Catholic school alumni are the most important recruiting tool that we have. And while I know the term “recruit” is a bad word in the world of athletics, it is in fact the term we use when we talk about admission into our schools. After all, Catholic schools by their very nature must recruit students to attend the school. Recruitment is the process by which we present our product to the public and hope that what we have to offer appeals to their needs as a family. And it is the alumni, especially those that live locally, that serve as our front line sales people when it comes to recruitment. Never under-estimate the power of the word of mouth.
We know that our alumni relationships must be strong because the mission of Catholic education is at stake. Each time an alumnus of a Catholic school succeeds so too does the whole system. The thousands of Catholic schools around this great nation and the millions of students entrusted to our care are part of a wonderful tradition. Whether in California, Florida, Maine or the Delaware Valley, the success of one is the success of all. Rest assured when young people go into the world prepared for work and excited about citizenship they will often mention their school as a place where their success began. Combined with the small world in which we literally now live, the networking that takes places with these alumni can not be underestimated.
Finally, it should be noted that our alumni have a critical role in the future of the Church. Time and time again, studies reveal that our graduates remain connected to the Church in a variety of different ways. As one study stated “Graduates of Catholic schools are more closely bonded to the Church, more deeply committed to adult religious practices, happier, and more supportive of religious perspectives on women and have more confidence in other people, more gentle images of God, and a greater awareness of the responsibility for moral decision-making. ” (National Opinion Research Center [NORC] 1988 General Social Survey).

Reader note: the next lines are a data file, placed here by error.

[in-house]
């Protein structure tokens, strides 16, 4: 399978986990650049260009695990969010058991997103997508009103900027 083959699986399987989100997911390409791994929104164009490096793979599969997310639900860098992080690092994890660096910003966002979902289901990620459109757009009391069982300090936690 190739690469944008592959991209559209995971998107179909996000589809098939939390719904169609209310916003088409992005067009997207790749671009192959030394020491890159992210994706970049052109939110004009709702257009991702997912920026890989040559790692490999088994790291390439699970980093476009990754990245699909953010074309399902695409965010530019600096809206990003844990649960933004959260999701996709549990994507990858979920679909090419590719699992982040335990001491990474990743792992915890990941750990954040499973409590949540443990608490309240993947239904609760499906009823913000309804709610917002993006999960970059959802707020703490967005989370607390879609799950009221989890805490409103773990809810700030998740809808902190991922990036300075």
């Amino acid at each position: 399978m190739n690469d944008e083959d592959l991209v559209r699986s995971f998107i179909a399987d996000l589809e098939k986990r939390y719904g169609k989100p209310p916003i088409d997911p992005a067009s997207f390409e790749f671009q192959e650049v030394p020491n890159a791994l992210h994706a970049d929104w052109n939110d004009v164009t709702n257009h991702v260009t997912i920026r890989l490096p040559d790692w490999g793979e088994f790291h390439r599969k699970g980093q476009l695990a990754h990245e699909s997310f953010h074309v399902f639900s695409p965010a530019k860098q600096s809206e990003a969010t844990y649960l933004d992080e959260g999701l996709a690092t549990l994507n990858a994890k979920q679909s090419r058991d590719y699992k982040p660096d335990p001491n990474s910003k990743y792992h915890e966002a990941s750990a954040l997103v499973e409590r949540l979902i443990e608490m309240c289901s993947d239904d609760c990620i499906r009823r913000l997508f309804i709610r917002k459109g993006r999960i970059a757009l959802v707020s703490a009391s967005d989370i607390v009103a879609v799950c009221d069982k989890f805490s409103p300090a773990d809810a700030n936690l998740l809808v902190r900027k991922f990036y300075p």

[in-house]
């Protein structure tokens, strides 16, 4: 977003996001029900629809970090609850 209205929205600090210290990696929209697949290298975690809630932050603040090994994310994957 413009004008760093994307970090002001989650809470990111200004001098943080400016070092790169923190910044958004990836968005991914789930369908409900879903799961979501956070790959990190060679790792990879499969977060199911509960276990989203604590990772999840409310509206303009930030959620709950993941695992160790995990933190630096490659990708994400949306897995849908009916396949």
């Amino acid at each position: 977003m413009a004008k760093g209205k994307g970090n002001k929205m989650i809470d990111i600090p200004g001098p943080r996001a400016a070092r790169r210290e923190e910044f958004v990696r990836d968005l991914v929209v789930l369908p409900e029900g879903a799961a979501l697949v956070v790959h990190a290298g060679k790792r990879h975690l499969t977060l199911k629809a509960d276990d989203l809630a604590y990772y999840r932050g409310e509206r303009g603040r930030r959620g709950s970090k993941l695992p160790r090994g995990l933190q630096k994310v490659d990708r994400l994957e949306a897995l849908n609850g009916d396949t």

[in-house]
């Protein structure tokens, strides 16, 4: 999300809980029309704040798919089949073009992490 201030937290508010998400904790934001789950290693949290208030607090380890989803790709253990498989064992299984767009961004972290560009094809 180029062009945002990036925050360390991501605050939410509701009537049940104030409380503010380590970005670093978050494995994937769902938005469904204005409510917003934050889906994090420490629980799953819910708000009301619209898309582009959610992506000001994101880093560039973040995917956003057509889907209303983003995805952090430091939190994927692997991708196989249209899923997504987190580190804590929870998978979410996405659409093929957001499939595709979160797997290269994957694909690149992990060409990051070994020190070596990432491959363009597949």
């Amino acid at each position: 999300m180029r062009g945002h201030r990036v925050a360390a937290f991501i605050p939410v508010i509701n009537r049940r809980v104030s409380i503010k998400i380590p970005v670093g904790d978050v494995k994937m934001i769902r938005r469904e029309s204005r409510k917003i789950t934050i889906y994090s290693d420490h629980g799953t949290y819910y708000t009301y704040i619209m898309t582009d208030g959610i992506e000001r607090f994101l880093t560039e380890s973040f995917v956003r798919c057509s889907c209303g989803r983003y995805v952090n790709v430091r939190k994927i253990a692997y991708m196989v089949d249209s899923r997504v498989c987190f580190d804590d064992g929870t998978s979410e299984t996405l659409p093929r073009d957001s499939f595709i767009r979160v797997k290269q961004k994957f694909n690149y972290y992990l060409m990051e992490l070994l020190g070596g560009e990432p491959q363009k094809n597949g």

And it is for this very reason that we gather this week to celebrate here in the Archdiocese of Philadelphia; to honor those that have distinguished themselves in this regard. We lift up and hold out these great models of our graduates: The late Bishop Joseph McFadden, Mr. Brian Zwaan, Sister Helen Rapine, IHM and Ms. Eileen Hansen. Why? Not because of what we have accomplished in our Catholic schools but because of what they have accomplished in their lives!
Read more about the lives of these Distinguished Graduates by visiting http://distinguishedgraduateawards.org/
This year’s recipients
Most Reverend Joseph P. McFadden (Posthumous)
Bishop of Harrisburg
St. Thomas More High School for Boys
Our Lady of Lourdes, Philadelphia
President, Chief Operating Officer, Chief Lending Officer and Director of Penn Liberty Bank
Archbishop John Carroll High School
St. Denis, Havertown
Sister Helen Rapine, IHM
Principal and President, Bishop Shanahan High School
West Catholic High School for Girls
St. Patrick, Norristown | St. Rose of Lima, Philadelphia
Hansen Properties, Inc.
Little Flower High School for Girls
St. David, Willow Grove
The hit Broadway musical Rent asks the very profound question, “how do you measure a year?” After laying out the idea that perhaps it’s 525,600 minutes, the song really never goes on to answer the question instead leaving us pondering how exactly we measure our own lives. So 1 year into this transformational pontificate of Pope Francis of Argentina, how could we possibly measure his effect on not only the lives of Catholics but on the life of the world? After all, everywhere you turn these days you see another article (or blog like this one) about the so-called Francis-effect. Every attempt to capture exactly what Papa Bergoglio has done in his first year highlights not only his words but his actions. “By these,” Jesus said, “they will know you are my disciples.”
One year in and here’s what we know: